NEWS
December 3, 1996 | JANET HOOK, TIMES STAFF WRITER
They both went to Northeastern law schools. They are both liberal Democrats active on women's issues. They both had two children, ages 6 and 2, when they were first elected to the House. On paper, the retirement of Rep. Patricia Schroeder (D-Colo.) after 24 years in Congress and her replacement by Diana DeGette (D-Colo.) looks less like legislative baton-passing than an experiment in political cloning.
BUSINESS
October 6, 2000 | RICARDO ALONSO-ZALDIVAR, TIMES STAFF WRITER
Congressional efforts to strengthen federal auto safety laws in the wake of the Firestone tire recall ran into more controversy Thursday as Sen. John McCain (R-Ariz.) warned that a House bill could let auto makers escape punishment for misleading the government. At issue is a so-called safe harbor clause in the House bill that would let executives avoid a jail term of up to 15 years if they correct misleading or incomplete information about a safety problem "within a reasonable time."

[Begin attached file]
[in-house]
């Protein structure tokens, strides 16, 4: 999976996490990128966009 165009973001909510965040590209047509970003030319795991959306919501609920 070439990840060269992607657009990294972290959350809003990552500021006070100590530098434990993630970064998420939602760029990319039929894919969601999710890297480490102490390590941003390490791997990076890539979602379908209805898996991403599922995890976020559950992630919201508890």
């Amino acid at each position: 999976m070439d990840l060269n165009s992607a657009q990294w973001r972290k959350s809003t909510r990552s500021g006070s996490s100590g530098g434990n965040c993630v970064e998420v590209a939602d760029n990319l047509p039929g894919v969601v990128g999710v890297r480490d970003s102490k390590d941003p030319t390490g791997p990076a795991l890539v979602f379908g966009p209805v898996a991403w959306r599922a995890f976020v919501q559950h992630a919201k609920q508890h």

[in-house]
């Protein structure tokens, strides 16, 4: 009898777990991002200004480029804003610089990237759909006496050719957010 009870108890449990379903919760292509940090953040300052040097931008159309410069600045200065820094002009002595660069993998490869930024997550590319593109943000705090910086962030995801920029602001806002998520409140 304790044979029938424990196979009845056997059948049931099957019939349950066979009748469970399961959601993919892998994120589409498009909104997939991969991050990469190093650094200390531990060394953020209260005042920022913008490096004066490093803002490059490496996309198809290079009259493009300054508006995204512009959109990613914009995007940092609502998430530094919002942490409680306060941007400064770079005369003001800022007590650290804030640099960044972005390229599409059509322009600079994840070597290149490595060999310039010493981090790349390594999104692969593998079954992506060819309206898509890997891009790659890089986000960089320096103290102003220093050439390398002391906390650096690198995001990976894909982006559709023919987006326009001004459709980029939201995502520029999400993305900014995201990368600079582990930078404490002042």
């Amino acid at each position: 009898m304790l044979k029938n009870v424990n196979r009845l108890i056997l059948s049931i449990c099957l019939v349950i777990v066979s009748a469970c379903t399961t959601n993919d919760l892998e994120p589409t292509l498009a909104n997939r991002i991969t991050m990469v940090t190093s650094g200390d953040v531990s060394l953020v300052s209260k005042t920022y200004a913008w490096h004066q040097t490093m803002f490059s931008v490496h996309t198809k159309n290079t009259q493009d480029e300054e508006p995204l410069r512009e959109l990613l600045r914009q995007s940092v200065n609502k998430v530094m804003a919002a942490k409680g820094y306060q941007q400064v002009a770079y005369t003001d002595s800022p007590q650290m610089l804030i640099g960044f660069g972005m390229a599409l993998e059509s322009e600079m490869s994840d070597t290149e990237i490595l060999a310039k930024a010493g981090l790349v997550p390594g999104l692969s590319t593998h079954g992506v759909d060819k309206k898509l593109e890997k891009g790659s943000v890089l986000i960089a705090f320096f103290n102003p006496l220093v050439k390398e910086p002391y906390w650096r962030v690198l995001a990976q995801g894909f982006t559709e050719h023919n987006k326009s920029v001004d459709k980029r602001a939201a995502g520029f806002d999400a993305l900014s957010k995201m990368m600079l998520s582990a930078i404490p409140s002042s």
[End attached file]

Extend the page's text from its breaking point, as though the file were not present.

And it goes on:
BUSINESS
August 1, 2008 | From the Associated Press
The government bungled the salmonella outbreak probe so badly, a House committee chairman said Thursday, that federal investigators reminded him of the Keystone Kops. A committee member hoped the maligned tomato can get its good name back. The House Energy and Commerce Committee conducted its own investigation of the Food and Drug Administration's probe of the salmonella scare.